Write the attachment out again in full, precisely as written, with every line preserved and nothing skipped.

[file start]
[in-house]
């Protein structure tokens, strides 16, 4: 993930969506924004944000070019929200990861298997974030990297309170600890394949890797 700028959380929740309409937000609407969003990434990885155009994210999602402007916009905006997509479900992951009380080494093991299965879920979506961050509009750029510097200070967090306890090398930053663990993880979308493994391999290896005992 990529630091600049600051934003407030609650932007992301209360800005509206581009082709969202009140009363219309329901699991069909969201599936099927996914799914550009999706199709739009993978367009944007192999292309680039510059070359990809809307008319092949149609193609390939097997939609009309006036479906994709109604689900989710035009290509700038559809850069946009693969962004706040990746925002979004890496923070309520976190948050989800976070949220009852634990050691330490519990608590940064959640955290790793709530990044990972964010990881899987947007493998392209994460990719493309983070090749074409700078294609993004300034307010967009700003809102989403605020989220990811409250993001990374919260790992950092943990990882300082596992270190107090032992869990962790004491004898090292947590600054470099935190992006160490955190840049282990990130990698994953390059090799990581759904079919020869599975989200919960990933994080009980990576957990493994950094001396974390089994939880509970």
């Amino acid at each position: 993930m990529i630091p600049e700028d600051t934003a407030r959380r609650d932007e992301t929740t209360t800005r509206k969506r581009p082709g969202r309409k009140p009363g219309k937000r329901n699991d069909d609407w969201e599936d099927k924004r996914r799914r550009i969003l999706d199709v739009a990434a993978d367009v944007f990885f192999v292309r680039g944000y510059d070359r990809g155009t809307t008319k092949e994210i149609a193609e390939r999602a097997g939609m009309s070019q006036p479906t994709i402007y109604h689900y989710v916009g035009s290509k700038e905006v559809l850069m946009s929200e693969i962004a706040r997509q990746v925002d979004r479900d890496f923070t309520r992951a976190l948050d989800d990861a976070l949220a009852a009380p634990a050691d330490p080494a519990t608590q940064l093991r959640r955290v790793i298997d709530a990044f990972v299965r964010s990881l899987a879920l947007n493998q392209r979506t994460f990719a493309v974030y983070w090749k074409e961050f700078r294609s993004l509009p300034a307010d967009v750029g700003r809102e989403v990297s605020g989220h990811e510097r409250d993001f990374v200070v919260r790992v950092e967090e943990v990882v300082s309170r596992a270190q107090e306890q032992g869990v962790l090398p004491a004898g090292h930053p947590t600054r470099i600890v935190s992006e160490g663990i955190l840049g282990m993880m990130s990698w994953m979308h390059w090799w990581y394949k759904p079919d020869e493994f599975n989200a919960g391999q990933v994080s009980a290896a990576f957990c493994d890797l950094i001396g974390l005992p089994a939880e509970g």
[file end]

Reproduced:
[in-house]
């Protein structure tokens, strides 16, 4: 993930969506924004944000070019929200990861298997974030990297309170600890394949890797 700028959380929740309409937000609407969003990434990885155009994210999602402007916009905006997509479900992951009380080494093991299965879920979506961050509009750029510097200070967090306890090398930053663990993880979308493994391999290896005992 990529630091600049600051934003407030609650932007992301209360800005509206581009082709969202009140009363219309329901699991069909969201599936099927996914799914550009999706199709739009993978367009944007192999292309680039510059070359990809809307008319092949149609193609390939097997939609009309006036479906994709109604689900989710035009290509700038559809850069946009693969962004706040990746925002979004890496923070309520976190948050989800976070949220009852634990050691330490519990608590940064959640955290790793709530990044990972964010990881899987947007493998392209994460990719493309983070090749074409700078294609993004300034307010967009700003809102989403605020989220990811409250993001990374919260790992950092943990990882300082596992270190107090032992869990962790004491004898090292947590600054470099935190992006160490955190840049282990990130990698994953390059090799990581759904079919020869599975989200919960990933994080009980990576957990493994950094001396974390089994939880509970």
């Amino acid at each position: 993930m990529i630091p600049e700028d600051t934003a407030r959380r609650d932007e992301t929740t209360t800005r509206k969506r581009p082709g969202r309409k009140p009363g219309k937000r329901n699991d069909d609407w969201e599936d099927k924004r996914r799914r550009i969003l999706d199709v739009a990434a993978d367009v944007f990885f192999v292309r680039g944000y510059d070359r990809g155009t809307t008319k092949e994210i149609a193609e390939r999602a097997g939609m009309s070019q006036p479906t994709i402007y109604h689900y989710v916009g035009s290509k700038e905006v559809l850069m946009s929200e693969i962004a706040r997509q990746v925002d979004r479900d890496f923070t309520r992951a976190l948050d989800d990861a976070l949220a009852a009380p634990a050691d330490p080494a519990t608590q940064l093991r959640r955290v790793i298997d709530a990044f990972v299965r964010s990881l899987a879920l947007n493998q392209r979506t994460f990719a493309v974030y983070w090749k074409e961050f700078r294609s993004l509009p300034a307010d967009v750029g700003r809102e989403v990297s605020g989220h990811e510097r409250d993001f990374v200070v919260r790992v950092e967090e943990v990882v300082s309170r596992a270190q107090e306890q032992g869990v962790l090398p004491a004898g090292h930053p947590t600054r470099i600890v935190s992006e160490g663990i955190l840049g282990m993880m990130s990698w994953m979308h390059w090799w990581y394949k759904p079919d020869e493994f599975n989200a919960g391999q990933v994080s009980a290896a990576f957990c493994d890797l950094i001396g974390l005992p089994a939880e509970g």